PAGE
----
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The Forum > General Discussion > Restrictions on learner drivers-is there an underlying motive?

Restrictions on learner drivers-is there an underlying motive?

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Recent changes to the learner driver requirements require a learner to obtain 100 hours driving experience before they can sit for their licence test. Furthermore, a very stringent logbook is to be kept as proof of such hours. One reprieve is that 10 hours of the hundred can be supervised by a qualified instructor that in turn equates to thirty hours credits but this still leaves 70 hours of driving time.

Now this may seem all good on the outside because we really do have to do something to prevent the carnage on our roads, but what about the consequences as we move forward.

Many young people today donít have open and free access to either a car, or a competent person to monitor them during their training, so what hope is there for them in obtaining a licence.

Now many of our young ones are also our future tradies, so who is going to employ an 18 year old if they canít get to a job site. Will this encourage illegal drivers simply because they wish to get to and from work.

Once again I think the regulators have failed to think it through before going about what may seem a harmless imposition which leads me to ask, Is there an underlying motive?

Any thoughts or suggestions
Posted by rehctub, Tuesday, 21 October 2008 6:21:12 PM
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They should go further and make ALL learners do an advanced defensive driving course for 10 days.
Posted by StG, Wednesday, 22 October 2008 8:23:06 AM
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You betcha, butcha.

If you can't see an intended jobs-for-the-boys-and-girls racket in process of construction here you are blind.

The next step, if it has not already been taken in secret behind the public's back, will be to very carefully structure the pathway by which a person may become qualified to practice as a driving instructor. You can bet that the bulk of such licences to instruct will go to the little-tin-Godwin types who will soon have to commence being shed from the official public payroll as tightened economic circumstances demand that only those who actually perform services that are useful, or are extra good at licking boots, be retained.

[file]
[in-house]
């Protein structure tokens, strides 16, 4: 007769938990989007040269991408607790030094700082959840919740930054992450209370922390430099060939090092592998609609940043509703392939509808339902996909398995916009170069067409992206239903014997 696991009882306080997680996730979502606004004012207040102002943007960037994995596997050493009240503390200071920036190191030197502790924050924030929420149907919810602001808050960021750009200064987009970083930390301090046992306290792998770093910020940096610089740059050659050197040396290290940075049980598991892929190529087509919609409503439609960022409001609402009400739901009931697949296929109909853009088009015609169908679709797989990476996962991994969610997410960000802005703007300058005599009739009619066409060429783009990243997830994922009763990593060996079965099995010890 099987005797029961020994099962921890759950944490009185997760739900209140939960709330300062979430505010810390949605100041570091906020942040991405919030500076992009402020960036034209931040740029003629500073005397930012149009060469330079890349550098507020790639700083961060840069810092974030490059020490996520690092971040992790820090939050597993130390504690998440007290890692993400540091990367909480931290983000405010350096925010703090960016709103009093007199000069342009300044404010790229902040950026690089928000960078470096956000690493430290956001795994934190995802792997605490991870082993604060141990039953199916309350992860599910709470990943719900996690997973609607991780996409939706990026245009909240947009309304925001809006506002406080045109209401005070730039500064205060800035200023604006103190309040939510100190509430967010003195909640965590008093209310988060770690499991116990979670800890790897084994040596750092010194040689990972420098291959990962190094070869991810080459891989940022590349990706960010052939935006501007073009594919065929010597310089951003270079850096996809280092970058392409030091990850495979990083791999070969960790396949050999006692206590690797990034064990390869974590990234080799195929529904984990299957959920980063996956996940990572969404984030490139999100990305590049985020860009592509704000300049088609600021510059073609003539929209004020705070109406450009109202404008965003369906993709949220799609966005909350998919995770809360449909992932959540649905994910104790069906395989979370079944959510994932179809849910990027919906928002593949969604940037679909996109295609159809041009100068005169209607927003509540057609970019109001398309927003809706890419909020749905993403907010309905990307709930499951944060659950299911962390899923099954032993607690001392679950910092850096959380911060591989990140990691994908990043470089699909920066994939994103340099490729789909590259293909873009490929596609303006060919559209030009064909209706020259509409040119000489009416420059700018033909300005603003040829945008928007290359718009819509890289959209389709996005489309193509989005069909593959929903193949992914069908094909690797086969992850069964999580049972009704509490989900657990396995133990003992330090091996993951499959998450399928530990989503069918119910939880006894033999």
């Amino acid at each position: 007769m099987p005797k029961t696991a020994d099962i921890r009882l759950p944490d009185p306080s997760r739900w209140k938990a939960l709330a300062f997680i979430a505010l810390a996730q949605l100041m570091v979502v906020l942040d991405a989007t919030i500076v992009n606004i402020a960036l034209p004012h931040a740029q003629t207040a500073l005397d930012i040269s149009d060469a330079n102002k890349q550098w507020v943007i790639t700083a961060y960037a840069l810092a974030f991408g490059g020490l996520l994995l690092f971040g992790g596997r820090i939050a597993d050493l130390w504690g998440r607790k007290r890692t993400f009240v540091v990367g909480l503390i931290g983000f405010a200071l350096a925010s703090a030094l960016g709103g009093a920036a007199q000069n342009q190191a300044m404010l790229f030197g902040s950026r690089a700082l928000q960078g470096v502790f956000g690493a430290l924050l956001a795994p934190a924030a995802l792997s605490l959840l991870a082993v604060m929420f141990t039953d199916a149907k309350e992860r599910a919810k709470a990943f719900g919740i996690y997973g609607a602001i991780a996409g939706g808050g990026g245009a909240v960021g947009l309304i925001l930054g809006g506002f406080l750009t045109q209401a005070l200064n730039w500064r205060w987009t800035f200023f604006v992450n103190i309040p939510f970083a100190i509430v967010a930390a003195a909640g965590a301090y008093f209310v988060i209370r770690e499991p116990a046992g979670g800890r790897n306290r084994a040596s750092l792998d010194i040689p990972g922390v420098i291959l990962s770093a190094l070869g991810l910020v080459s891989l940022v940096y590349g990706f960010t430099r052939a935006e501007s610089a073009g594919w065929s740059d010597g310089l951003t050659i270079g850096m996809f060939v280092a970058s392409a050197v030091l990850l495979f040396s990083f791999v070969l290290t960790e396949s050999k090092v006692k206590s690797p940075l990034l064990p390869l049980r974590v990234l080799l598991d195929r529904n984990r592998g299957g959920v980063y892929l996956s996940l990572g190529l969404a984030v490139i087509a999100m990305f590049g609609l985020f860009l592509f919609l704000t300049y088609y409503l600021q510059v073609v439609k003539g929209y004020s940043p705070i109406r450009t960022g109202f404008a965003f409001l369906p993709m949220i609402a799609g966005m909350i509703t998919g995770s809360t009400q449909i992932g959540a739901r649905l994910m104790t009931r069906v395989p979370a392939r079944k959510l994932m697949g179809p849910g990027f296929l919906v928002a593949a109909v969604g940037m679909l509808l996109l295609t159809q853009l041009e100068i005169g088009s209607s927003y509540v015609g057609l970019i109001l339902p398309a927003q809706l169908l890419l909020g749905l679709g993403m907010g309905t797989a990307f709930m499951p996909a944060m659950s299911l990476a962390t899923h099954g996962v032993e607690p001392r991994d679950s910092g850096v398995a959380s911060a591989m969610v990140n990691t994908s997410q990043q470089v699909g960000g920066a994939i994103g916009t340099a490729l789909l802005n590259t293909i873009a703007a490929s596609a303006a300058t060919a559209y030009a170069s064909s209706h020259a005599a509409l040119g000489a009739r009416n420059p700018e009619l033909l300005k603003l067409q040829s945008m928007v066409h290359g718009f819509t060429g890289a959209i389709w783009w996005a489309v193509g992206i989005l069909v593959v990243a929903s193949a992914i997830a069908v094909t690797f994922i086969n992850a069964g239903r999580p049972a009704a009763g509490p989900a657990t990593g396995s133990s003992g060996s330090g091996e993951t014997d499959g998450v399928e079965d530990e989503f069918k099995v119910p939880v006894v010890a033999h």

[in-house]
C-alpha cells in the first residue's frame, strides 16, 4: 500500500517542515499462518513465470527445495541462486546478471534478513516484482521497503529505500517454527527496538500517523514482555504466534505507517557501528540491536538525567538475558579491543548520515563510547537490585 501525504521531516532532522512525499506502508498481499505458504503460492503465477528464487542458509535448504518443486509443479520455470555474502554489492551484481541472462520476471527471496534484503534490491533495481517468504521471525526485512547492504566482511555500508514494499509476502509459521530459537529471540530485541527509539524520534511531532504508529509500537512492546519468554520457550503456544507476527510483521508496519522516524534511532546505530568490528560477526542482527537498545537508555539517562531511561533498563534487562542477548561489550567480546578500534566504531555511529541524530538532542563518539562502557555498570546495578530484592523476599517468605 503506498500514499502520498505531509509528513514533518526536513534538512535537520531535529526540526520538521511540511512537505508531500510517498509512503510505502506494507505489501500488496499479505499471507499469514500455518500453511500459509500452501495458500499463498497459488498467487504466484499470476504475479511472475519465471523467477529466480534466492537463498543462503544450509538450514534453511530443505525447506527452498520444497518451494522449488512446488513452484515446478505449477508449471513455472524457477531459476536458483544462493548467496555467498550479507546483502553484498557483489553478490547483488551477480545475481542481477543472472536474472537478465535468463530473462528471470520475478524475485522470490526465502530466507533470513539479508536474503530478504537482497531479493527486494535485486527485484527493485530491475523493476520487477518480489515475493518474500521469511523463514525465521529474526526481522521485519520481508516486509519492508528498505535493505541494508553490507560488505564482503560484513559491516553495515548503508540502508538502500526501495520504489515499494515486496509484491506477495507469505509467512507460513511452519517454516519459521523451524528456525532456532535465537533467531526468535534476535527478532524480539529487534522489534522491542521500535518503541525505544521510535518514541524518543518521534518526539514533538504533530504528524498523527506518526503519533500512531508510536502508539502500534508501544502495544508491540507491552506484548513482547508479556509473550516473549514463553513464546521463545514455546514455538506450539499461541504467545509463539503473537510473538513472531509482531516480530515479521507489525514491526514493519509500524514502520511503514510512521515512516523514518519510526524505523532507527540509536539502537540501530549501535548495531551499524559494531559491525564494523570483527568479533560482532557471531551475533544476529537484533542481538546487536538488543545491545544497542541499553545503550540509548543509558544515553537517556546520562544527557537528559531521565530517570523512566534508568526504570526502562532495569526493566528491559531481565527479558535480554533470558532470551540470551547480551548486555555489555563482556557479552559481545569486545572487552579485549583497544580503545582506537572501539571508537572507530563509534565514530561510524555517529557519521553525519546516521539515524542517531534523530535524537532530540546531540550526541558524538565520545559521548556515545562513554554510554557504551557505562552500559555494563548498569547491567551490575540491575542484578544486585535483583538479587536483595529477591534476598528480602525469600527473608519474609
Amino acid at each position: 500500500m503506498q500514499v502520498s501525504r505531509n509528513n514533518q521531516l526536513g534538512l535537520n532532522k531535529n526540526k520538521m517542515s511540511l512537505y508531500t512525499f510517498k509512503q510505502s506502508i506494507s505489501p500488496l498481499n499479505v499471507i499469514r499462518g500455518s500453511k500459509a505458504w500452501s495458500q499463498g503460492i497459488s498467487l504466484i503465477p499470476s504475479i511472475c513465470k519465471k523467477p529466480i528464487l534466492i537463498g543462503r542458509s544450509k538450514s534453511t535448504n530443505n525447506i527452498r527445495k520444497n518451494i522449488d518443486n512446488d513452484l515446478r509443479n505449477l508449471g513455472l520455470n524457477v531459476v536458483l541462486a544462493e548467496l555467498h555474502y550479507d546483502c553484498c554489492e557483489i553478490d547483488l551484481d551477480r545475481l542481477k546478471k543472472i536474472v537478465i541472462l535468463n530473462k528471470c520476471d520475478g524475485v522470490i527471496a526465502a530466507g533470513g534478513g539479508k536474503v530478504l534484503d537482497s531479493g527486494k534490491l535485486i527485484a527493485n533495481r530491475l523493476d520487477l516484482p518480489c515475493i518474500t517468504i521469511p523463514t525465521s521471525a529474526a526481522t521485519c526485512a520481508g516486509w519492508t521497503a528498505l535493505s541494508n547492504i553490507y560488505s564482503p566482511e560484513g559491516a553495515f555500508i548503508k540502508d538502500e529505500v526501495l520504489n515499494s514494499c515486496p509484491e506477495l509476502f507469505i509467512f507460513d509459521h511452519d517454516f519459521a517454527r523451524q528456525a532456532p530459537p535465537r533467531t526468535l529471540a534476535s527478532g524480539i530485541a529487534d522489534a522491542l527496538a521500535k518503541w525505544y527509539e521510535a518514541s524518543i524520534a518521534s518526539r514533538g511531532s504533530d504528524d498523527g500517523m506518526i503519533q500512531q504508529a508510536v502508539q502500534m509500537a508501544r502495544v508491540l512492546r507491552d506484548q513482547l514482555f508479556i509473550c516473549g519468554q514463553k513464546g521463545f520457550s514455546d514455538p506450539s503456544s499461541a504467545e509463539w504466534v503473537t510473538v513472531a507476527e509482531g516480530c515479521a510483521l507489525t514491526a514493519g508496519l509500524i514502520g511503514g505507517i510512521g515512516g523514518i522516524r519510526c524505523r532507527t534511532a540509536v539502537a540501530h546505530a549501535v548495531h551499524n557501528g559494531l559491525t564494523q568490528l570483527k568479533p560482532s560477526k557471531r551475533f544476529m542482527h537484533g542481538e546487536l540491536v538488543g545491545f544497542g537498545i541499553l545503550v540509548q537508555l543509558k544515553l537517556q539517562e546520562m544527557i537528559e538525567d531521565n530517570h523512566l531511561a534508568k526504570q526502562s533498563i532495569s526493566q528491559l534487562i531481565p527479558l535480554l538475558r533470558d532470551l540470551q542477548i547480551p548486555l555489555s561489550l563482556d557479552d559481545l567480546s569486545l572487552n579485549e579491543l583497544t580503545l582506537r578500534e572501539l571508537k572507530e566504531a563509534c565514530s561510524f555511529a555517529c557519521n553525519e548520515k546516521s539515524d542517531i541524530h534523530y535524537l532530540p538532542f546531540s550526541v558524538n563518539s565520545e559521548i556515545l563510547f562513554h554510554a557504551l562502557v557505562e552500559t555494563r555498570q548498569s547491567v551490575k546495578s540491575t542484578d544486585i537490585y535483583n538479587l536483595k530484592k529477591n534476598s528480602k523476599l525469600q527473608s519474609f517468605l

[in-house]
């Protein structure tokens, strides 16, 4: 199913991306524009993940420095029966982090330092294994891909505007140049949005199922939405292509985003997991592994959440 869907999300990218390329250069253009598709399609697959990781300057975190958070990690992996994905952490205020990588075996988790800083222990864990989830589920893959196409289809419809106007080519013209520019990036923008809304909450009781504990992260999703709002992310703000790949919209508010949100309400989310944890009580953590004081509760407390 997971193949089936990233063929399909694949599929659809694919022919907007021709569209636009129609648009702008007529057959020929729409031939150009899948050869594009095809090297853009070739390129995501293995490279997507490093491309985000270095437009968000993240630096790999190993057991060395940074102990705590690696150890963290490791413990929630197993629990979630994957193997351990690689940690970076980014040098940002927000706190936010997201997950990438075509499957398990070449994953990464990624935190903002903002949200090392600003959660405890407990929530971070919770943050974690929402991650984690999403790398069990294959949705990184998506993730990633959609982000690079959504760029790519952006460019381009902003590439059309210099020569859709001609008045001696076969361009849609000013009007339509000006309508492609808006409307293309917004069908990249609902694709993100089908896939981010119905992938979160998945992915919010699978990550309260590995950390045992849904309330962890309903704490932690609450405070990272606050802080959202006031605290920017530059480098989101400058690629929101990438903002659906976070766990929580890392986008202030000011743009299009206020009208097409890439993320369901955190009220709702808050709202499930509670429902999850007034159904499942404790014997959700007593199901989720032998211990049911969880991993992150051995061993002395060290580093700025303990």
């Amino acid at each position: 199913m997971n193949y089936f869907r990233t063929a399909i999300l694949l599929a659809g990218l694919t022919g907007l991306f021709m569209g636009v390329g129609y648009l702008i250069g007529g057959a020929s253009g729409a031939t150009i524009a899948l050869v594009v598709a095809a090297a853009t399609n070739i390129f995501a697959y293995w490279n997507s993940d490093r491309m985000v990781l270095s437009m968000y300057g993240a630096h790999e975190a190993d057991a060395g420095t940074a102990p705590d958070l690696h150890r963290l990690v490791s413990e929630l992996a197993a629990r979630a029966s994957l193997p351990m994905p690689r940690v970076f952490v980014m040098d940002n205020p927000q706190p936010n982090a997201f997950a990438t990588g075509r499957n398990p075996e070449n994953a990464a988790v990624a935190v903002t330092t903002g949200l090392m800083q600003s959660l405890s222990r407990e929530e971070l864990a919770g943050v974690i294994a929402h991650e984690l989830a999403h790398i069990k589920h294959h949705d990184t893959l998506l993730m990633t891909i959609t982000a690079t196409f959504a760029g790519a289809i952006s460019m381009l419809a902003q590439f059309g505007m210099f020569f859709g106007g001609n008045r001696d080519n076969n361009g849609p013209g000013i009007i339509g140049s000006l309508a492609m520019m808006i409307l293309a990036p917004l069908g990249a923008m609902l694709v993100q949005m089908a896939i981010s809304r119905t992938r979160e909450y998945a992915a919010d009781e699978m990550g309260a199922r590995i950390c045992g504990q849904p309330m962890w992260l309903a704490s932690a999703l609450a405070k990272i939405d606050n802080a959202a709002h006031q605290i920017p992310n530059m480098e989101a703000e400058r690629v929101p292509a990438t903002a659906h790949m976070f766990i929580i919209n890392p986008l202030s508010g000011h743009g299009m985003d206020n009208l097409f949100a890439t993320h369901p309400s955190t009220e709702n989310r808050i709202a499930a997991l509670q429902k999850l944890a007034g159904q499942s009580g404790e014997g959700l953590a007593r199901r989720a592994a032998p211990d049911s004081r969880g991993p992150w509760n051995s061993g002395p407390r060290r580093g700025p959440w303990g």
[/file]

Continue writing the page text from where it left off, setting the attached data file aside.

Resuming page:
This scheme is doubtless being brought to us by the same protected species mindset as closed-off parts of the existing public road network in order to force traffic down so-called 'public-private partnership' toll roads.

The "ten hours under a 'qualified instructor' is worth 30 under other (presumably parental) instruction" formula should tell you all you need to know.

The formalisation of the requirement that a lot of carefully logged time must be spent by any 'non-qualified' instructor is meant to drive learners into the 'qualified' instruction regime, a regime for which the learner must pay but under which they will spend perhaps only one third of the time otherwise required behind the wheel.

It is time behind the wheel, under guidance, that is the most valuable part of the learning-to-drive experience. Whilst it may well be that some qualified instruction regimes will produce better drivers for any given amount of time spent under instruction, this seeming willingness to imply that 'qualified instruction' needs only one third the time shows the whole scheme up for what it really is.

Most of the real problems with newly-licensed drivers derive from attitude problems with respect to compliance with road rules and courtesy to other road users. If the wrong attitudes are already in place, thirty-odd hours with a 'qualified instructor' wont displace them.

Axe this plan.
Posted by Forrest Gumpp, Wednesday, 22 October 2008 8:54:30 AM